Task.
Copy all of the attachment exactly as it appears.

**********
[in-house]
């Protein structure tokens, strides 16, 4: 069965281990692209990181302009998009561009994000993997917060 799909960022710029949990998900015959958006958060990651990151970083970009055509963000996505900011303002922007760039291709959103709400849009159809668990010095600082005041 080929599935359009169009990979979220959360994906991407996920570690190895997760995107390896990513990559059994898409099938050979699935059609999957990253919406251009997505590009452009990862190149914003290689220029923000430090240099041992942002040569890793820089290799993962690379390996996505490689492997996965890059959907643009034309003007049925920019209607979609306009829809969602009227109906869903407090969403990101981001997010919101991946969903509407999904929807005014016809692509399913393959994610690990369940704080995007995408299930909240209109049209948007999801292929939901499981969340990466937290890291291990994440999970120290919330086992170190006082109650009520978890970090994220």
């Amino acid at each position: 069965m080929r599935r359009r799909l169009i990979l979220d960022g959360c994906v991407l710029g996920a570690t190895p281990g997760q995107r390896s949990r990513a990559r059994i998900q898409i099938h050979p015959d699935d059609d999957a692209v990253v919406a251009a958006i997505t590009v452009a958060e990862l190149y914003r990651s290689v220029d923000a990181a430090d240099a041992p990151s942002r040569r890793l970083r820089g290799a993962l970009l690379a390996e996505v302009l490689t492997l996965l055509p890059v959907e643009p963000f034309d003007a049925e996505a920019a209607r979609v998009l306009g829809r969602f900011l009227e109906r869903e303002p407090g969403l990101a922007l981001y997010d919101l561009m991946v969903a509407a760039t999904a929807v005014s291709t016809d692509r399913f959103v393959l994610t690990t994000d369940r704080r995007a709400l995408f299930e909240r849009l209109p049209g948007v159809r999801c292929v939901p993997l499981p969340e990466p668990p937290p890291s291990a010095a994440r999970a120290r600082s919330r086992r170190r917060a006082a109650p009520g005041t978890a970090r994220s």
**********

[in-house]
């Protein structure tokens, strides 16, 4: 069965281990692209990181302009998009561009994000993997917060 799909960022710029949990998900015959958006958060990651990151970083970009055509963000996505900011303002922007760039291709959103709400849009159809668990010095600082005041 080929599935359009169009990979979220959360994906991407996920570690190895997760995107390896990513990559059994898409099938050979699935059609999957990253919406251009997505590009452009990862190149914003290689220029923000430090240099041992942002040569890793820089290799993962690379390996996505490689492997996965890059959907643009034309003007049925920019209607979609306009829809969602009227109906869903407090969403990101981001997010919101991946969903509407999904929807005014016809692509399913393959994610690990369940704080995007995408299930909240209109049209948007999801292929939901499981969340990466937290890291291990994440999970120290919330086992170190006082109650009520978890970090994220």
């Amino acid at each position: 069965m080929r599935r359009r799909l169009i990979l979220d960022g959360c994906v991407l710029g996920a570690t190895p281990g997760q995107r390896s949990r990513a990559r059994i998900q898409i099938h050979p015959d699935d059609d999957a692209v990253v919406a251009a958006i997505t590009v452009a958060e990862l190149y914003r990651s290689v220029d923000a990181a430090d240099a041992p990151s942002r040569r890793l970083r820089g290799a993962l970009l690379a390996e996505v302009l490689t492997l996965l055509p890059v959907e643009p963000f034309d003007a049925e996505a920019a209607r979609v998009l306009g829809r969602f900011l009227e109906r869903e303002p407090g969403l990101a922007l981001y997010d919101l561009m991946v969903a509407a760039t999904a929807v005014s291709t016809d692509r399913f959103v393959l994610t690990t994000d369940r704080r995007a709400l995408f299930e909240r849009l209109p049209g948007v159809r999801c292929v939901p993997l499981p969340e990466p668990p937290p890291s291990a010095a994440r999970a120290r600082s919330r086992r170190r917060a006082a109650p009520g005041t978890a970090r994220s």